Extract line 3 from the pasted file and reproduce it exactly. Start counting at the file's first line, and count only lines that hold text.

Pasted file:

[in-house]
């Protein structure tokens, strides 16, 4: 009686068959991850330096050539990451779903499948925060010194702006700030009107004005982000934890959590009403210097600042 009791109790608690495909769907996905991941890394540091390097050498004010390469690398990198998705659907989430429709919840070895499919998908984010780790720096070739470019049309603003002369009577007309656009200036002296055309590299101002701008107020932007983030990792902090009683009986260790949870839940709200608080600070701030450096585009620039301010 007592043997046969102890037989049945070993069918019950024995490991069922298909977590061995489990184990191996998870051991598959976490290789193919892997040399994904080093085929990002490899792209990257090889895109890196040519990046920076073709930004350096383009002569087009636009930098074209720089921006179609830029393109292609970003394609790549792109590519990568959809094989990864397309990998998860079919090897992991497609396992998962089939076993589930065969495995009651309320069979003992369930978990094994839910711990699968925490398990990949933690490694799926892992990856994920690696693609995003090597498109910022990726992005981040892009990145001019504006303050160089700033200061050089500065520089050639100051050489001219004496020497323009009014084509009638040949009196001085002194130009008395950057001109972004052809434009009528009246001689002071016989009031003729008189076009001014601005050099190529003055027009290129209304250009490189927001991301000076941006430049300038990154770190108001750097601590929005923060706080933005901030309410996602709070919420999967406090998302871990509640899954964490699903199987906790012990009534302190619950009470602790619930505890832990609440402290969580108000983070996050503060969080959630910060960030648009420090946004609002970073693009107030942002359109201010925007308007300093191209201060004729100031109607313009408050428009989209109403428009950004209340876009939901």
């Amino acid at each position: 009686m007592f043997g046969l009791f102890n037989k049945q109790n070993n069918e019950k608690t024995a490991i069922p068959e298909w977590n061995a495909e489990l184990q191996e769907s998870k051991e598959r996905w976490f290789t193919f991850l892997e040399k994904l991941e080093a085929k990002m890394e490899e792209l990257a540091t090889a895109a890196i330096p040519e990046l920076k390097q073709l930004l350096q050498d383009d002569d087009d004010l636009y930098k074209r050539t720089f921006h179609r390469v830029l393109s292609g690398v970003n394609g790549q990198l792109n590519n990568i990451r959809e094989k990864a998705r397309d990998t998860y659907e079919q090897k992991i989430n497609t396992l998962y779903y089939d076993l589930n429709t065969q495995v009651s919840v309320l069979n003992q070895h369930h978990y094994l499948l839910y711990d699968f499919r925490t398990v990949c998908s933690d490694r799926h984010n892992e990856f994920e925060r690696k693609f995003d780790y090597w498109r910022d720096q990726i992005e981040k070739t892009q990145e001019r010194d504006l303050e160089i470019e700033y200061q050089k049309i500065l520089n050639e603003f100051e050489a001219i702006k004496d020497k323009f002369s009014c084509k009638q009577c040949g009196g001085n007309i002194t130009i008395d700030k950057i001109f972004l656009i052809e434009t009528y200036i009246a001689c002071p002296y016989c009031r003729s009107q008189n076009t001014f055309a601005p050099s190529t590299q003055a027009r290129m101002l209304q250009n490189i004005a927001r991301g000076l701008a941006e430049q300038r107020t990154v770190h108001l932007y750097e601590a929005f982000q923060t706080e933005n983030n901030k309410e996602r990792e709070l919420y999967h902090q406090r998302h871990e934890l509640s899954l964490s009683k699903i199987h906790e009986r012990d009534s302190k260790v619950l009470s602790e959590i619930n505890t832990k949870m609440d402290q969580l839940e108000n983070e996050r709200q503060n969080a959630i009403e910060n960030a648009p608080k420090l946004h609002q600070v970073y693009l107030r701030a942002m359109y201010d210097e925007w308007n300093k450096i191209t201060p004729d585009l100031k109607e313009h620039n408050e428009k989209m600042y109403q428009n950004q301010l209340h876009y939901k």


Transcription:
């Amino acid at each position: 009686m007592f043997g046969l009791f102890n037989k049945q109790n070993n069918e019950k608690t024995a490991i069922p068959e298909w977590n061995a495909e489990l184990q191996e769907s998870k051991e598959r996905w976490f290789t193919f991850l892997e040399k994904l991941e080093a085929k990002m890394e490899e792209l990257a540091t090889a895109a890196i330096p040519e990046l920076k390097q073709l930004l350096q050498d383009d002569d087009d004010l636009y930098k074209r050539t720089f921006h179609r390469v830029l393109s292609g690398v970003n394609g790549q990198l792109n590519n990568i990451r959809e094989k990864a998705r397309d990998t998860y659907e079919q090897k992991i989430n497609t396992l998962y779903y089939d076993l589930n429709t065969q495995v009651s919840v309320l069979n003992q070895h369930h978990y094994l499948l839910y711990d699968f499919r925490t398990v990949c998908s933690d490694r799926h984010n892992e990856f994920e925060r690696k693609f995003d780790y090597w498109r910022d720096q990726i992005e981040k070739t892009q990145e001019r010194d504006l303050e160089i470019e700033y200061q050089k049309i500065l520089n050639e603003f100051e050489a001219i702006k004496d020497k323009f002369s009014c084509k009638q009577c040949g009196g001085n007309i002194t130009i008395d700030k950057i001109f972004l656009i052809e434009t009528y200036i009246a001689c002071p002296y016989c009031r003729s009107q008189n076009t001014f055309a601005p050099s190529t590299q003055a027009r290129m101002l209304q250009n490189i004005a927001r991301g000076l701008a941006e430049q300038r107020t990154v770190h108001l932007y750097e601590a929005f982000q923060t706080e933005n983030n901030k309410e996602r990792e709070l919420y999967h902090q406090r998302h871990e934890l509640s899954l964490s009683k699903i199987h906790e009986r012990d009534s302190k260790v619950l009470s602790e959590i619930n505890t832990k949870m609440d402290q969580l839940e108000n983070e996050r709200q503060n969080a959630i009403e910060n960030a648009p608080k420090l946004h609002q600070v970073y693009l107030r701030a942002m359109y201010d210097e925007w308007n300093k450096i191209t201060p004729d585009l100031k109607e313009h620039n408050e428009k989209m600042y109403q428009n950004q301010l209340h876009y939901k």